Courtesy of Adam Hochschild
Courtesy of Adam Hochschild
Almost a century ago, world powers fought an unexpectedly destructive war thatwe call World War I now. During the conflict, between 1914 and 1918,it was called the Great War, and described by President Woodrow Wilson as “the war to end all wars.” Rather than ending war, the seeds of future conflicts were sown on the battlegrounds of this bloody conflagration that left millions of soldiers and civilians dead and empires in ruin.
At least 8.5 million soldiers died on all fronts and more than 21 million were wounded, according to conservative estimates. According to some accounts, civilian deaths were even higher. The British alone lost 722,000 soldiers killed, and the combat death toll was half again as many for Austria-Hungary, roughly double that number for France and Russia, and nearly triple that for Germany. Despite the unceasing carnage and powerful voices decrying the war, by its conclusion in 1918, a majority of the citizens in each of the warring countries continued to support the war effort.
In his new book, To End All Wars: A Story of Loyalty and Rebellion, 1914-1918 (Houghton Mifflin Harcourt), Adam Hochschild presents a unique history of the First World War by focusing particularly on the moral drama in Britain. Hochschild will read from his book Tuesday (Sept. 20) at the Seattle Public Library's Central Library.
Hochschild contrasts the lives of those who ardently welcomed and initiated the war as a noble crusade with those who saw the war as absolute madness and decried the brutalizing endeavor despite the high price of resistance. He tells stories of a war that divided friends, work mates and even prominent families such as the devoted pacifist woman whose brother was commander-in-chief on the Western Front, and the sisters who fought together for women’s suffrage before the war but split on the war and published newspapers that attacked each other. And Hochschild recounts vividly the human cost of the Great War.
Critics have praised To End All Wars for its unique perspective, engaging storytelling and painstaking research. Renowned poet and human rights activist Carolyn Forche’ wrote: “In prose as compelling as a masterful novel, Hochschild illuminates the lives of those who consigned millions to oblivion, and also introduces us to those who fiercely opposed the carnage — those who imagined, as we might, that the world could be otherwise.”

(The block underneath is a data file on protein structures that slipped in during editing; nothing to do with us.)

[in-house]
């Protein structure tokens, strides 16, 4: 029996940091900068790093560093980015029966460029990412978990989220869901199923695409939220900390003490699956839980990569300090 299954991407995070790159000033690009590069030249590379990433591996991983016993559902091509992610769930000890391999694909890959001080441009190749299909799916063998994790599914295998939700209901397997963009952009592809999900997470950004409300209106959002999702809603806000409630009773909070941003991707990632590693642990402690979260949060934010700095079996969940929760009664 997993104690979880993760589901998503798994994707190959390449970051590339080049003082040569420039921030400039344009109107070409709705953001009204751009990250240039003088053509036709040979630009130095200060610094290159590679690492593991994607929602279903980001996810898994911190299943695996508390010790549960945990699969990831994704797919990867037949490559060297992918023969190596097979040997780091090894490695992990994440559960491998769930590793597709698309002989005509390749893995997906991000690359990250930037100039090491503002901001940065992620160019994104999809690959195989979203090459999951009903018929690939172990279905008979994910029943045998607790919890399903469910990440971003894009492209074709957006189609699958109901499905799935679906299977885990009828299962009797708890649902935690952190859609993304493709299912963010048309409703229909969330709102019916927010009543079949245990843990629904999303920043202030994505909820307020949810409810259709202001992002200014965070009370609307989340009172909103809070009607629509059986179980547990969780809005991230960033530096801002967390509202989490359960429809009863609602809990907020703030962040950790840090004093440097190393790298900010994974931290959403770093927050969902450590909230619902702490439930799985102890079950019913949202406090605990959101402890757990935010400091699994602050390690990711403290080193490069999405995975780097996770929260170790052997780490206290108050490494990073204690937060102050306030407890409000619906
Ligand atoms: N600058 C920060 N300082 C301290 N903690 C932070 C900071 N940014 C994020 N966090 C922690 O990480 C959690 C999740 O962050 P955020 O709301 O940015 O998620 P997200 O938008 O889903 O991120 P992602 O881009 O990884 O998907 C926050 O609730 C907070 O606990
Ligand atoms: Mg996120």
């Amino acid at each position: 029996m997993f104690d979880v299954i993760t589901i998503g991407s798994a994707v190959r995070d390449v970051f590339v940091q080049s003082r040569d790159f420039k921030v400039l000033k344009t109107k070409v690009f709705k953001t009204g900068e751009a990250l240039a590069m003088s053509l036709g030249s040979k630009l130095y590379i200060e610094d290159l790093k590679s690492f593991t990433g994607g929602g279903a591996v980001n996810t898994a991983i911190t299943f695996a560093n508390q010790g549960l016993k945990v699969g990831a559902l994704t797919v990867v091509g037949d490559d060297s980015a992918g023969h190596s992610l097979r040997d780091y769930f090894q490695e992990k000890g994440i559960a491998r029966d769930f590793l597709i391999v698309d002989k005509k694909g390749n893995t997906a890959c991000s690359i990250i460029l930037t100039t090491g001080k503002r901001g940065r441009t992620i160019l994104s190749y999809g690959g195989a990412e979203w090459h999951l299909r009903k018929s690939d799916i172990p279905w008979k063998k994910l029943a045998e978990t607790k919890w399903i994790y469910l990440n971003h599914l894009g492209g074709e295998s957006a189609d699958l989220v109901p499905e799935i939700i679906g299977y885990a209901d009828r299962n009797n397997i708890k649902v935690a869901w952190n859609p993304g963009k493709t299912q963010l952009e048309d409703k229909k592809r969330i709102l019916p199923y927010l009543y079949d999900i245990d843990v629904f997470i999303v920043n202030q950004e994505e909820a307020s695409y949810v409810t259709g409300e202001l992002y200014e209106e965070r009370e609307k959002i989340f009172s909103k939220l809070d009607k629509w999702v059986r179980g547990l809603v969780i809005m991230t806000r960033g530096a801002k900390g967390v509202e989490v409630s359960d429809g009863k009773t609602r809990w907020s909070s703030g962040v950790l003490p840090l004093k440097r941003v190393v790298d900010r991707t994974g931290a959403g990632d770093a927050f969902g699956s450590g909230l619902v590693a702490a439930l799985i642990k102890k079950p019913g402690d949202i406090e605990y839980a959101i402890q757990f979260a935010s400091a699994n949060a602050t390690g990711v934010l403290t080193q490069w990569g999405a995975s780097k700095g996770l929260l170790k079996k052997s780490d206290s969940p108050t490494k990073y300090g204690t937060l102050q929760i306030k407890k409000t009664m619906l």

Hochschild’s other books include Half the Way Home: A Memoir of Father and Son; King Leopold's Ghost: A Story of Greed, Terror and Heroism in Colonial Africa, a finalist for the 1998 National Book Critics Circle Award. and Bury the Chains: Prophets and Rebels in the Fight to Free an Empire's Slaves, a finalist for the 2005 National Book Award in Nonfiction and winner of the Los Angeles Times Book Prize for History. He is a co-founder of Mother Jones magazine and teaches narrative writing at the Graduate School of Journalism at the University of California at Berkeley. Hochschild recently discussed To End All Wars and its resonance now by telephone from his home in Berkeley.
Robin Lindley: Did To End All Wars grow out of your previous work on human rights history as in King Leopold’s War and Bury the Chains?
Adam Hochschild: I do like to write about times and places where there were people struggling for what they believe in, and this was another instance of that. At the same time, I had been fascinated with World War I for many years, as many people are, because of the destructiveness of the war and because of the contrast between that and the expectations of quick victory and quick glory with which both sides began. And I had personal connections that I write about in the book.